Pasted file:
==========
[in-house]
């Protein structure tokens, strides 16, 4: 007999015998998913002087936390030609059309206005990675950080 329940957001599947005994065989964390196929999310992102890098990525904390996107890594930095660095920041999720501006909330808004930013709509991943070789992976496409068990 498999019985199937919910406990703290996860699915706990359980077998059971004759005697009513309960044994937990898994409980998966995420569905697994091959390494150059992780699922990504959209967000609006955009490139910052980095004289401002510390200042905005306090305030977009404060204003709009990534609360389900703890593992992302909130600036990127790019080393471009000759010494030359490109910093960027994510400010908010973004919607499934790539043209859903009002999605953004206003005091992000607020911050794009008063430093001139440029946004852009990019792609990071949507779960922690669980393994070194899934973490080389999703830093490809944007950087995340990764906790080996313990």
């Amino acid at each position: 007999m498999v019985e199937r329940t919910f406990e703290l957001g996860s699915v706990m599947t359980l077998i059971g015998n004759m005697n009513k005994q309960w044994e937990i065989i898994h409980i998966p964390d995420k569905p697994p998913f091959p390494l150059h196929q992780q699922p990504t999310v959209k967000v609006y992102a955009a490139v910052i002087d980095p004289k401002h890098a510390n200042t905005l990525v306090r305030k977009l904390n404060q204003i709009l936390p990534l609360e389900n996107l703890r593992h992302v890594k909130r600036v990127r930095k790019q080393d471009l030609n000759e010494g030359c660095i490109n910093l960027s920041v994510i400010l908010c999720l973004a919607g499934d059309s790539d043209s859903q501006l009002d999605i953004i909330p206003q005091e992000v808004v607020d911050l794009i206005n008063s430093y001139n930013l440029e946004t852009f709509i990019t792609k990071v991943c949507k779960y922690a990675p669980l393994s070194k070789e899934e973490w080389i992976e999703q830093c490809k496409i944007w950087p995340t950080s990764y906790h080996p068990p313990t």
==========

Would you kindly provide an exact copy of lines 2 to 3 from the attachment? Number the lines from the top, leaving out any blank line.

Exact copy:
């Protein structure tokens, strides 16, 4: 007999015998998913002087936390030609059309206005990675950080 329940957001599947005994065989964390196929999310992102890098990525904390996107890594930095660095920041999720501006909330808004930013709509991943070789992976496409068990 498999019985199937919910406990703290996860699915706990359980077998059971004759005697009513309960044994937990898994409980998966995420569905697994091959390494150059992780699922990504959209967000609006955009490139910052980095004289401002510390200042905005306090305030977009404060204003709009990534609360389900703890593992992302909130600036990127790019080393471009000759010494030359490109910093960027994510400010908010973004919607499934790539043209859903009002999605953004206003005091992000607020911050794009008063430093001139440029946004852009990019792609990071949507779960922690669980393994070194899934973490080389999703830093490809944007950087995340990764906790080996313990």
């Amino acid at each position: 007999m498999v019985e199937r329940t919910f406990e703290l957001g996860s699915v706990m599947t359980l077998i059971g015998n004759m005697n009513k005994q309960w044994e937990i065989i898994h409980i998966p964390d995420k569905p697994p998913f091959p390494l150059h196929q992780q699922p990504t999310v959209k967000v609006y992102a955009a490139v910052i002087d980095p004289k401002h890098a510390n200042t905005l990525v306090r305030k977009l904390n404060q204003i709009l936390p990534l609360e389900n996107l703890r593992h992302v890594k909130r600036v990127r930095k790019q080393d471009l030609n000759e010494g030359c660095i490109n910093l960027s920041v994510i400010l908010c999720l973004a919607g499934d059309s790539d043209s859903q501006l009002d999605i953004i909330p206003q005091e992000v808004v607020d911050l794009i206005n008063s430093y001139n930013l440029e946004t852009f709509i990019t792609k990071v991943c949507k779960y922690a990675p669980l393994s070194k070789e899934e973490w080389i992976e999703q830093c490809k496409i944007w950087p995340t950080s990764y906790h080996p068990p313990t």